Narrowing the Millennial Gap

Young Conservatives need a better publicist, or should I say a better blogger? For far too long the political parties have taken us for granted. Most assume we won’t vote, and even if we did, we’re sure to be Democrats. Republicans seemed content to win older demographics and hope that we would see the red-tinged light as we aged.

After years of being the red-headed step child of politics 2008 was our coming out party. Unfortunately, Republicans had very little to celebrate. The first to truly capture the importance of Twitter, Facebook, and iPhones, the Obama campaign created an excitement amongst Millennials. Again, the Republican Party seemed willing to play the waiting game, confident they would win young adults’ hearts and minds as they grew older.

After a weekend at the Conservative Political Action Conference it was clear Republicans have seen the light on the importance of young adults. As one regular CPAC attendee said,

“I’ve been coming to these for years. This used to be a convention of blue hairs; now it has youthful energy.”

But CPAC is merely the latest symptom of a viral growth in youth support for the conservative movement. Just two years ago, at the height of Obama’s popularity, the Democratic advantage in party affiliation among young voters reached 62% to 30%. This 32% margin was reflective of Obama margin of victory in the 2008 presidential election in which he defeated John McCain amongst young adults by a whopping 68% to 30% margin.

But the tides are turning. A recent Pew Research study found that,

“The “Millennial Generation” of young voters played a big role in the resurgence of the Democratic Party in the 2006 and 2008 elections, but their attachment to the Democratic Party weakened markedly over the course of 2009.”

Beyond the short term benefit of picking up votes in the crucial 2010 midterm elections, the shift represents the ability for Republicans to grow the next generation of conservatives. Contrary to the “wait till their older” approach, studies show that a person’s party identification, once formed, remains remarkably stable. As the influential study “The American Voter” found,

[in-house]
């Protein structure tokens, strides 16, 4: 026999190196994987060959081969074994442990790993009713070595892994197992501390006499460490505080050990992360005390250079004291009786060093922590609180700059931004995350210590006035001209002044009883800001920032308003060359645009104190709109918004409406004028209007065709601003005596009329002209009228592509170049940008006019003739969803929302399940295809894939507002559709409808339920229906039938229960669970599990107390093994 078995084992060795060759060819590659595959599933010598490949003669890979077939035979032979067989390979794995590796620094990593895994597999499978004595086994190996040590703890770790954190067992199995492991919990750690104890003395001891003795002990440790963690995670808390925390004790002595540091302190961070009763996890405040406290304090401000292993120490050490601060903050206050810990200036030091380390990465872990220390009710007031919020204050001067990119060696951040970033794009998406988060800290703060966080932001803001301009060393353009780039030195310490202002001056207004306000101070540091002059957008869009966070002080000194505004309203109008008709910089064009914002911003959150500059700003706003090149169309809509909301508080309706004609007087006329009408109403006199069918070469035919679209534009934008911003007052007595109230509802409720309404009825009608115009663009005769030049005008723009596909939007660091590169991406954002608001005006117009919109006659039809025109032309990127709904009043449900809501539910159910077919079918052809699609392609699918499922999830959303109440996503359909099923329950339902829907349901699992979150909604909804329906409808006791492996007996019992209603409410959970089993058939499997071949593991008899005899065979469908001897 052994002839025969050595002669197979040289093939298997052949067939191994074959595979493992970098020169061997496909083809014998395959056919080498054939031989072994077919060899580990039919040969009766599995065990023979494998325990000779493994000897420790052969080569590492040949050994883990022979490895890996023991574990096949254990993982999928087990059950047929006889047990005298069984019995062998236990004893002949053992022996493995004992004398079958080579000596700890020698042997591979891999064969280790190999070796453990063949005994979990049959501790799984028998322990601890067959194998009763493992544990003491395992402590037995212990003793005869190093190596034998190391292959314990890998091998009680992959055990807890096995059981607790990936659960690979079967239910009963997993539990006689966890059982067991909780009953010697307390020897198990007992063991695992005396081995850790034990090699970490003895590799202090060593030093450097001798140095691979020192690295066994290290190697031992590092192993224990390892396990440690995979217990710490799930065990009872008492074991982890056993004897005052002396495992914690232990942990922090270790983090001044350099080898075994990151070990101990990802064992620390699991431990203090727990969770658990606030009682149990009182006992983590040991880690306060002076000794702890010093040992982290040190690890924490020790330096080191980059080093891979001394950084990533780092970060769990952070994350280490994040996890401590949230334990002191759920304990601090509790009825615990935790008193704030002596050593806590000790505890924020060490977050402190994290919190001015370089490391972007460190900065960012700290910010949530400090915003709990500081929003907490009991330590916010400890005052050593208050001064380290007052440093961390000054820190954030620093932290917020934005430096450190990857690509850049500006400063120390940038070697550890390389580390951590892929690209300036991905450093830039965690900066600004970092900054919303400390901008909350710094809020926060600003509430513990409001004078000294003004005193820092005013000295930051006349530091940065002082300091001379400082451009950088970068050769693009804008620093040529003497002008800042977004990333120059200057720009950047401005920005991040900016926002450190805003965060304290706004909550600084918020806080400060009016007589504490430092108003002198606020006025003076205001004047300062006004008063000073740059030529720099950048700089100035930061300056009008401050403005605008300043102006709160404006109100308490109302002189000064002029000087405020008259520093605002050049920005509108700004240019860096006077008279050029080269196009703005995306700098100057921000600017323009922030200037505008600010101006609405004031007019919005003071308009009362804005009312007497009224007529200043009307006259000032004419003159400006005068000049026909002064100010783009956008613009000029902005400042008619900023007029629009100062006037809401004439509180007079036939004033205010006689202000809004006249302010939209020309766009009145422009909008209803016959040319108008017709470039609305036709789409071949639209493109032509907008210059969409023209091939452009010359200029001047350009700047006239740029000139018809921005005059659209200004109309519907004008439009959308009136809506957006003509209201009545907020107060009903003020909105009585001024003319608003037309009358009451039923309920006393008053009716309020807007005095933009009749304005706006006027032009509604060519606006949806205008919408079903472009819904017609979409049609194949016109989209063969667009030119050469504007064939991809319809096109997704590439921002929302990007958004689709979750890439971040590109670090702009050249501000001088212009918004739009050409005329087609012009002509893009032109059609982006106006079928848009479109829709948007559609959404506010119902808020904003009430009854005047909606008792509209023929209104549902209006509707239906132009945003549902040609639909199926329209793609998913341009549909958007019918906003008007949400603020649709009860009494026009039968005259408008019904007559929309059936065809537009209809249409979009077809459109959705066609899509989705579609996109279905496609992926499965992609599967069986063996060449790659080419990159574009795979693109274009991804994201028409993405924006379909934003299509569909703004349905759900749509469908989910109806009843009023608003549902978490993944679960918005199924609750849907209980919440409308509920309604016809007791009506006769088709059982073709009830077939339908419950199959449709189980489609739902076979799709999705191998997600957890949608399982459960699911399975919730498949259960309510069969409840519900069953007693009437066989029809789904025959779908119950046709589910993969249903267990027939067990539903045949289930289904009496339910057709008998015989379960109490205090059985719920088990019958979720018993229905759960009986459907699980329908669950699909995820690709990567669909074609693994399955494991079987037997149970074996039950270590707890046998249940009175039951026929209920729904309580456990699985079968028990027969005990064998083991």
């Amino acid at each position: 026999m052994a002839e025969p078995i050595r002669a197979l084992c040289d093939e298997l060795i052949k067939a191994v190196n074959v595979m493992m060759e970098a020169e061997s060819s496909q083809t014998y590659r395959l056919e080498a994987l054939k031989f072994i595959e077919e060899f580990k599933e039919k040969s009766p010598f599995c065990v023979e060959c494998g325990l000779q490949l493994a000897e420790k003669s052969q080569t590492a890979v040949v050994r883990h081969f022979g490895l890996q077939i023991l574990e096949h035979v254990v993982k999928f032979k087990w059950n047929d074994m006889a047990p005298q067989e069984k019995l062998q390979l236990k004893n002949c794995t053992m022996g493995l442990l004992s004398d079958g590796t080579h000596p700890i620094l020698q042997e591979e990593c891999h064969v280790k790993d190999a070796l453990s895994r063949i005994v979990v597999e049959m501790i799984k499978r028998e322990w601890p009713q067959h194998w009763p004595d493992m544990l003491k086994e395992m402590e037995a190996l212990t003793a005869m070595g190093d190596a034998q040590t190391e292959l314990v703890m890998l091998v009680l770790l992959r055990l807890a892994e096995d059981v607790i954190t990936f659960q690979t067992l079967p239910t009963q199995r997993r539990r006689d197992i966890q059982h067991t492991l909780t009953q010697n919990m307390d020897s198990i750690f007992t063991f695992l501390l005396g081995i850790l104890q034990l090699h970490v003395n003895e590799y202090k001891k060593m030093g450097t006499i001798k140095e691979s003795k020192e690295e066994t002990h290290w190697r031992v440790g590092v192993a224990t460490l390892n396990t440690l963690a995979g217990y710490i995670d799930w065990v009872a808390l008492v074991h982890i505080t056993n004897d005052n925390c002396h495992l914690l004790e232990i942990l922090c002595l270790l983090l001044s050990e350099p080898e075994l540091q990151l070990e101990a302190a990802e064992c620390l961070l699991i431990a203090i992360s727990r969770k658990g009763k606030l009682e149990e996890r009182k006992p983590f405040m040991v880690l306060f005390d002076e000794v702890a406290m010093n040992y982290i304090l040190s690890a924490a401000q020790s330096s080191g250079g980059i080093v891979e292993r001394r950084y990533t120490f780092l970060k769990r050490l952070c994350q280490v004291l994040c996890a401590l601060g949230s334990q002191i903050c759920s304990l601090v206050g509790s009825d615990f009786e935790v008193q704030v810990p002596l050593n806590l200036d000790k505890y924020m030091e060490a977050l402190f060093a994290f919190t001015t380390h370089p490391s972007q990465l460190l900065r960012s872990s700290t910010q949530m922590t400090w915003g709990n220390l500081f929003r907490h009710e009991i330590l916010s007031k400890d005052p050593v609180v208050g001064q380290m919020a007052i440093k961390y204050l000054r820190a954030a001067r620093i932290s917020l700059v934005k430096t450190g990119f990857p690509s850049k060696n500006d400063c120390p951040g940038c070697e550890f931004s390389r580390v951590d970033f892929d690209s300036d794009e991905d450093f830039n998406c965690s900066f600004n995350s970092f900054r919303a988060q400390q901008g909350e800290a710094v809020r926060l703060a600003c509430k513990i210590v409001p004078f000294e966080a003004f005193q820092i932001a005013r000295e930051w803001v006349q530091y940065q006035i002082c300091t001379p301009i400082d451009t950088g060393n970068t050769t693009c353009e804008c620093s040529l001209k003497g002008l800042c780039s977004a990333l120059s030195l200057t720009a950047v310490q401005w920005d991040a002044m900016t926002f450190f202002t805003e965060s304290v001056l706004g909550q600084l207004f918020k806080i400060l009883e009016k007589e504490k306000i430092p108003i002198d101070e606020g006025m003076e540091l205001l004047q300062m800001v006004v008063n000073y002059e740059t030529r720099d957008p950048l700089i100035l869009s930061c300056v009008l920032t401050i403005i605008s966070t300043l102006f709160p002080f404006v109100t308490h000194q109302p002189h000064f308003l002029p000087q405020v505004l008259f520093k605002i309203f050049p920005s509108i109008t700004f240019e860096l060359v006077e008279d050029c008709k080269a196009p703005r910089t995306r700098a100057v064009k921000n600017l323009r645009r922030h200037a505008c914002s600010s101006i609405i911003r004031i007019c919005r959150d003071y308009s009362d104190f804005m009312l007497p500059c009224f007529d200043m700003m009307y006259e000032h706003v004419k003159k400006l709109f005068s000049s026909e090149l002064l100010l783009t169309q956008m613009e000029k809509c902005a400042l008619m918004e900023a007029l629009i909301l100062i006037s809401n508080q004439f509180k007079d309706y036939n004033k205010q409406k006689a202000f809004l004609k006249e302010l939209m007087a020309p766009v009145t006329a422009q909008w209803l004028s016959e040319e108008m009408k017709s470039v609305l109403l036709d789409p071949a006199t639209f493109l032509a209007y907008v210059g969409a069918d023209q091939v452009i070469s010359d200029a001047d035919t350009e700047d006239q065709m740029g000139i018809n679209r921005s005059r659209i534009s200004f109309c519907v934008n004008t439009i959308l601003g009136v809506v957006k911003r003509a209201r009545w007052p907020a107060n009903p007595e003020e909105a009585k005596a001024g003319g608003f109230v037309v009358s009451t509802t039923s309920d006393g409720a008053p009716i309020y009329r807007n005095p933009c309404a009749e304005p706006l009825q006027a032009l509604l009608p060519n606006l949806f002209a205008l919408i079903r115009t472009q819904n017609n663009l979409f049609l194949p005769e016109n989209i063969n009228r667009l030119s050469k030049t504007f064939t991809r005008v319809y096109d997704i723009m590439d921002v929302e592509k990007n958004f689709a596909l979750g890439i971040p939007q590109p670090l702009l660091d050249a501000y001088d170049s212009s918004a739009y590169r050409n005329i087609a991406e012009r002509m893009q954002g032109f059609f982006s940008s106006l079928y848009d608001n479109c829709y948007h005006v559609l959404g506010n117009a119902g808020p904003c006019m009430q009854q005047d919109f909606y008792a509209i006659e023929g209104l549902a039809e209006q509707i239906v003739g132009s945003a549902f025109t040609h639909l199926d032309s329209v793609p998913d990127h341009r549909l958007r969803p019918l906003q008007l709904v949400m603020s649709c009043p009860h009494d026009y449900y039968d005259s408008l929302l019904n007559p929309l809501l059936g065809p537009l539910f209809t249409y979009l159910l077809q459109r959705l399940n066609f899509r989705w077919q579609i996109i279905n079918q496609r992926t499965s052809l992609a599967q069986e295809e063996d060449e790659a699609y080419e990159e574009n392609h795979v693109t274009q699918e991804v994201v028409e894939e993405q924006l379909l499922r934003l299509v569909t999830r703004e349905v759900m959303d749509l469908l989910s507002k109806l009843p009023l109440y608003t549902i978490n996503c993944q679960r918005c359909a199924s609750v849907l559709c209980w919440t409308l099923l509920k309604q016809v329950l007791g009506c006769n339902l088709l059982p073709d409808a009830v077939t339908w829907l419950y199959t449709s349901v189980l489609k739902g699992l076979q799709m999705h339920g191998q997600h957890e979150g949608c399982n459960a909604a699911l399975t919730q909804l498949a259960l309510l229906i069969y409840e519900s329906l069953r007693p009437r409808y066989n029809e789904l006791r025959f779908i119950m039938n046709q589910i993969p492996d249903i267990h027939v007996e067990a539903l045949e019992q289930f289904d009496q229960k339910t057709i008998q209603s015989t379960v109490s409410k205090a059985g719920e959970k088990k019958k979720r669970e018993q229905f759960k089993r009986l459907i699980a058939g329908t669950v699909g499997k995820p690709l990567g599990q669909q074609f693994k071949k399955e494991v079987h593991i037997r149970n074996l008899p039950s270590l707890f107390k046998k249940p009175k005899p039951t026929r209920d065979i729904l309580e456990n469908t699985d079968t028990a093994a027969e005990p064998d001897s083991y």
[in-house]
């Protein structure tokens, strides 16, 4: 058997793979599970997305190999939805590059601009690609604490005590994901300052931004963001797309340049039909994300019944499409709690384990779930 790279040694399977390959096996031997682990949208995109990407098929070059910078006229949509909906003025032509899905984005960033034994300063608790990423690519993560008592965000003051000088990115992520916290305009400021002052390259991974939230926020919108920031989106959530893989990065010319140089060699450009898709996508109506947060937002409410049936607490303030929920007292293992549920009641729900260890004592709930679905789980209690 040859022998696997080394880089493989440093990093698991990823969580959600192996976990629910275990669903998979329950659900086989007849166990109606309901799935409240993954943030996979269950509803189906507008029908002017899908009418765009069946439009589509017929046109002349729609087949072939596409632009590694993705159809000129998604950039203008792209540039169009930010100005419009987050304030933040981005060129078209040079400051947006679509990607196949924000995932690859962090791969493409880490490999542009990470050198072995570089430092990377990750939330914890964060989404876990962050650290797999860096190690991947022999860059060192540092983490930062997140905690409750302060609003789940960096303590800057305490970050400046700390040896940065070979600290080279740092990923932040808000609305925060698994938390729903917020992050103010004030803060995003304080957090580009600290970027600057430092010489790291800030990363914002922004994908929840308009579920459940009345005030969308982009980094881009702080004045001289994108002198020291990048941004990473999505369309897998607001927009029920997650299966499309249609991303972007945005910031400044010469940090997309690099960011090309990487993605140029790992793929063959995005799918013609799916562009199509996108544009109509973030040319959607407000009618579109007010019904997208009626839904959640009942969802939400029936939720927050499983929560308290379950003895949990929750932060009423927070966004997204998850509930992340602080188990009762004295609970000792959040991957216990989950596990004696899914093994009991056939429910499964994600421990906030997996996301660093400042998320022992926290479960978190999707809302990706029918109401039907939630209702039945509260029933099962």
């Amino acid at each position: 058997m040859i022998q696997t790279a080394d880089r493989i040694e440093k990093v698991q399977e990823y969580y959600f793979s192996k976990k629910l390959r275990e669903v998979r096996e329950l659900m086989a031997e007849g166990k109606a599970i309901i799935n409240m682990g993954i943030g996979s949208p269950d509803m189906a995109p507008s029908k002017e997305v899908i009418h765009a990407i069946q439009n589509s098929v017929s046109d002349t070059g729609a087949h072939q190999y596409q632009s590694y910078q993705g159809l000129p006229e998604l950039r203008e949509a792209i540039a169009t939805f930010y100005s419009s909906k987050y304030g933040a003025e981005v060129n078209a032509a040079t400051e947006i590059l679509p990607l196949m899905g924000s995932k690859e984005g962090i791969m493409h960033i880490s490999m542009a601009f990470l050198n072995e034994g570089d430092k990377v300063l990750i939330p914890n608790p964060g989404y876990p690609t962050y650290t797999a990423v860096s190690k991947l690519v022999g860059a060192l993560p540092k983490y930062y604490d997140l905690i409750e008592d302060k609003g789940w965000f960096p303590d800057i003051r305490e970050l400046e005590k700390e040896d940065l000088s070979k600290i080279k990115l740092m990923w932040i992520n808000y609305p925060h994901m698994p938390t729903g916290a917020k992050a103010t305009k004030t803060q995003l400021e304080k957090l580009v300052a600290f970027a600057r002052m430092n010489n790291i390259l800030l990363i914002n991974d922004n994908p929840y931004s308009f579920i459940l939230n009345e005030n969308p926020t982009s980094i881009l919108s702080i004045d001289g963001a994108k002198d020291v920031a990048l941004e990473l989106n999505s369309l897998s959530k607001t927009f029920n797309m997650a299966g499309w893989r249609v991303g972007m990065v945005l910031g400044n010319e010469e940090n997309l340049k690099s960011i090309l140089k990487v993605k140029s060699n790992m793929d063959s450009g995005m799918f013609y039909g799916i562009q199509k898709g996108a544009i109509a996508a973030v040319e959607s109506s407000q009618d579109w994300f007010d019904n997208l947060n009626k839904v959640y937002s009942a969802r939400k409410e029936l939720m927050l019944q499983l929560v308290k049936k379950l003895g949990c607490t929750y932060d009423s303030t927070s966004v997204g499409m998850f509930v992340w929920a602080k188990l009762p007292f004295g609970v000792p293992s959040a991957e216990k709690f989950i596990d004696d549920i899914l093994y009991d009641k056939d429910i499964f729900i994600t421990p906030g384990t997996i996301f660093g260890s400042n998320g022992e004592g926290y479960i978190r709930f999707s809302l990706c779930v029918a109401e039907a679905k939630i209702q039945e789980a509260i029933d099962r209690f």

“Persons who identify with one of the parties typically have held the same partisan tie for all or most of their adults lives.”

This surprising truth bears out in the course of history. For instance as political scientist Norman Orstein writes,

“All the research done on the dramatic Democratic realignment of the 1930s shows that the key was young voters, coming of age as the Depression hit, influenced deeply by the contrast between Hoover and Roosevelt . . . those voters became lifelong Democrats.”

A similar trend happened in the 1980s when Ronald Reagan captured the hearts of young adults with a patriotic excitement that extolled American exceptionalism. Those same voters played an enormous part in the Republican Revolution of 1994 and remain the Republican party’s strongest age cohort.

The stability of young voter’s ideology combined with Obama’s landslide victory should have spelled long term trouble for the Republican brand. But we’ve bounced back. As the Pew Research study shows,

29 percent of Millennials describe themselves as liberals, 28 percent say they are conservatives and 40 percent identify themselves as moderates.

This snapshot ignores the momentum that is definitely on the side of conservatives. By focusing on issues that resonate with younger adults – small government and lower spending – Republicans have a chance to create a base of support for years to come. The enthusiasm is there. Spending a day walking the halls of CPAC would tell you that. More importantly, walking the halls of a college campus would tell you that. College Republicans have seen an enormous uptick and support. As a College Republican leader told me this past week, “Barack Obama has been the best thing for recruitment we’ve seen.” Beyond being a divisive figure, Obama has engaged young people in a way other presidents haven’t. But political engagement is only half the equation and College Republicans have cultivated that newfound interest into conservative momentum. We are not only the voice of young conservatives…we are future of the party.

- Brandon Greife, Political Director of the College Republican National Committee

The Mount Vernon Statement, A Poor Man’s Manifesto… VERY Poor